2. Food intake (healthy and unhealthy): participants filled in a food diary on seven consecutive days. On each day, participants indicated for 26 food categories (e.g., fruit) whether they had eaten a product from that category. Number of meals was also assessed.
3. Snack habits: measured using the Self-Report Habit Index (SRHI). Responses on the twelve items range from 1 (completely agree) to 5 (completely disagree).
4. Body Mass Index: Participant’s weight was measured. Body Mass Index (BMI) was computed by dividing weight by the square of self-report height
5. Waist circumference: Participants’ waist circumference was measured following the Dutch Nutrition Center guidelines

Measured at baseline and first follow-up, 3 months after the baseline questionnaire and the second follow-up, 9 months after course completion.

Secondary outcome measures

1. Self-regulation strategies: self-rgulation strategies was assessed using the Tempest Self- Regulation Questionnaire for Eating (TESQ-E). The scale contains 24 items assessing how often they employ a regulation strategy, answered on a 7-point scale 1 (never) to 7 (always).
2. Self-efficacy: Self-efficacy was assessed using the Eating during Socially Acceptable Circumstances subscale of the Eating Self-Efficacy Scale. Responses on the ten items range from 1 (not difficult) to 7 (very difficult).

Measured at baseline and first follow-up, 3 months after the baseline questionnaire and the second follow-up, 9 months after course completion.

Overall trial start date


Overall trial end date


Reason abandoned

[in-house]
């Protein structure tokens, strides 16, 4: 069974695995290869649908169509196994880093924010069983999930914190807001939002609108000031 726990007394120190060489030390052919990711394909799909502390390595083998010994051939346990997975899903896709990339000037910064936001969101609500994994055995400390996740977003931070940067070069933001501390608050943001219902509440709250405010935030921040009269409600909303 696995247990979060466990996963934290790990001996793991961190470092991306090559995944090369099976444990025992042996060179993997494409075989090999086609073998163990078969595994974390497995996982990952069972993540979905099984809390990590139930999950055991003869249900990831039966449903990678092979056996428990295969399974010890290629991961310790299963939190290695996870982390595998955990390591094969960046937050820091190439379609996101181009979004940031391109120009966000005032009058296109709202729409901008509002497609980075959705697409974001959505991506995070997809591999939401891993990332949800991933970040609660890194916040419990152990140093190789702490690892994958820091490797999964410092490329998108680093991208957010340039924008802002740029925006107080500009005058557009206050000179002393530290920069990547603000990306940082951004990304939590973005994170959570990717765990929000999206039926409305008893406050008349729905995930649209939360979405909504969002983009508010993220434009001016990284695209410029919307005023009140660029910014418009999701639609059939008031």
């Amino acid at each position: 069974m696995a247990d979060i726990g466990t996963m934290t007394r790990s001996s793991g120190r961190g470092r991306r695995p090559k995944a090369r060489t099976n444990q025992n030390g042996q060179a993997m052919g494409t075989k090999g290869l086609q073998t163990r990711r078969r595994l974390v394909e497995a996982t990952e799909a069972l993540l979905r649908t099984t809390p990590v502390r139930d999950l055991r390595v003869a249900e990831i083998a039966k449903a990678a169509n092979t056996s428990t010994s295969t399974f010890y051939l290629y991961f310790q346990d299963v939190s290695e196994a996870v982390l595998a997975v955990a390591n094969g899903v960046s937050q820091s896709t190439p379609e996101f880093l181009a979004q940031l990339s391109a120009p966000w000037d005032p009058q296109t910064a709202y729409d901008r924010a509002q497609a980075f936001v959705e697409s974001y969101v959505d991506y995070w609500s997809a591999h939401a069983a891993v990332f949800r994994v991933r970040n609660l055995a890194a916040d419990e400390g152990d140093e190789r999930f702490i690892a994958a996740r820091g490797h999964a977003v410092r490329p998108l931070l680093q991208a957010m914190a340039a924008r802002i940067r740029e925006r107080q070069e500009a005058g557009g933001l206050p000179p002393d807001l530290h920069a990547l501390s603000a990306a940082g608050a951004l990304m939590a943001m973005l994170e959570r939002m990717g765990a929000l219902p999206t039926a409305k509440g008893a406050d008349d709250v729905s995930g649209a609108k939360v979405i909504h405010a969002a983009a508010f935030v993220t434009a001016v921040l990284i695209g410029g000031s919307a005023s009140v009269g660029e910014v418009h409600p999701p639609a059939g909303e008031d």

Participant inclusion criteria

1. Both men and women of all ages could participate in the study. Since we focused on a working population age is between 18 and 65 years.
2. Any company in the Netherlands that employs enough employees to form course groups could participate. Employees could participate if they were employed by a participating company and hold a motivation to actively work on healthy eating behavior. No other restrictions applied.

Participant type


Age group




Target number of participants


Participant exclusion criteria

Does not meet inclusion criteria

Recruitment start date


Recruitment end date



Countries of recruitment


Trial participating centre

Heidelberglaan 1
3584 CS

Sponsor information


Utrecht University (Netherlands)

Sponsor details

c/o Denise de Ridder
Heidelberglaan 1
3584 CS

Sponsor type




Funder type

Research council

Funder name

Stichting Instituut GAK (Netherlands)

Alternative name(s)

Funding Body Type

Funding Body Subtype


Results and Publications

Publication and dissemination plan

Not provided at time of registration

Intention to publish date

Participant level data

Not provided at time of registration

Results - basic reporting

Publication summary

Publication citations

Additional files

Editorial Notes